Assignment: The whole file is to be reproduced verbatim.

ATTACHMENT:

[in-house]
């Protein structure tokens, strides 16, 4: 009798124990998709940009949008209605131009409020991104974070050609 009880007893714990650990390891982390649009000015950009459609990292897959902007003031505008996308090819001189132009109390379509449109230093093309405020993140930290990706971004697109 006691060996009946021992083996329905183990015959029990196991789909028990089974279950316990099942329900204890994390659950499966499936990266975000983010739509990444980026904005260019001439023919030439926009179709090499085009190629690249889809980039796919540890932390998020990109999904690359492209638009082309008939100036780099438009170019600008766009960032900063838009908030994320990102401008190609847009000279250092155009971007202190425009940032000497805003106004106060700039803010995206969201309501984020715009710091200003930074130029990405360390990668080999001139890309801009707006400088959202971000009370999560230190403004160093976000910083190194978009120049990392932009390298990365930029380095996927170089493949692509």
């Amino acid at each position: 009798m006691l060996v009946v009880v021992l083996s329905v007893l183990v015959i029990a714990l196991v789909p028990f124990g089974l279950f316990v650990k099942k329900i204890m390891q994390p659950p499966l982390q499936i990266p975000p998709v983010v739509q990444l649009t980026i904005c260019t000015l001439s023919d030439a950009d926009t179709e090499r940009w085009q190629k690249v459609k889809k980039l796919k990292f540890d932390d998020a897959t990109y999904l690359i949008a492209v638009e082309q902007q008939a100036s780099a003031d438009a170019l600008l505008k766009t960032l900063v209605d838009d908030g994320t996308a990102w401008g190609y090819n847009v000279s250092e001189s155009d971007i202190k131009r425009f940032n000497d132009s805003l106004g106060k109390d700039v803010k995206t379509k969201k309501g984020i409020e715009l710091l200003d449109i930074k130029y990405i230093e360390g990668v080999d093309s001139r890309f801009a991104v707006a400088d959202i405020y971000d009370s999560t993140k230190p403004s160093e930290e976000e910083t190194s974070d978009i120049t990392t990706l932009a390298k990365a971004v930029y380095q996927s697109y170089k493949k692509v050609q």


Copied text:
[in-house]
């Protein structure tokens, strides 16, 4: 009798124990998709940009949008209605131009409020991104974070050609 009880007893714990650990390891982390649009000015950009459609990292897959902007003031505008996308090819001189132009109390379509449109230093093309405020993140930290990706971004697109 006691060996009946021992083996329905183990015959029990196991789909028990089974279950316990099942329900204890994390659950499966499936990266975000983010739509990444980026904005260019001439023919030439926009179709090499085009190629690249889809980039796919540890932390998020990109999904690359492209638009082309008939100036780099438009170019600008766009960032900063838009908030994320990102401008190609847009000279250092155009971007202190425009940032000497805003106004106060700039803010995206969201309501984020715009710091200003930074130029990405360390990668080999001139890309801009707006400088959202971000009370999560230190403004160093976000910083190194978009120049990392932009390298990365930029380095996927170089493949692509």
């Amino acid at each position: 009798m006691l060996v009946v009880v021992l083996s329905v007893l183990v015959i029990a714990l196991v789909p028990f124990g089974l279950f316990v650990k099942k329900i204890m390891q994390p659950p499966l982390q499936i990266p975000p998709v983010v739509q990444l649009t980026i904005c260019t000015l001439s023919d030439a950009d926009t179709e090499r940009w085009q190629k690249v459609k889809k980039l796919k990292f540890d932390d998020a897959t990109y999904l690359i949008a492209v638009e082309q902007q008939a100036s780099a003031d438009a170019l600008l505008k766009t960032l900063v209605d838009d908030g994320t996308a990102w401008g190609y090819n847009v000279s250092e001189s155009d971007i202190k131009r425009f940032n000497d132009s805003l106004g106060k109390d700039v803010k995206t379509k969201k309501g984020i409020e715009l710091l200003d449109i930074k130029y990405i230093e360390g990668v080999d093309s001139r890309f801009a991104v707006a400088d959202i405020y971000d009370s999560t993140k230190p403004s160093e930290e976000e910083t190194s974070d978009i120049t990392t990706l932009a390298k990365a971004v930029y380095q996927s697109y170089k493949k692509v050609q």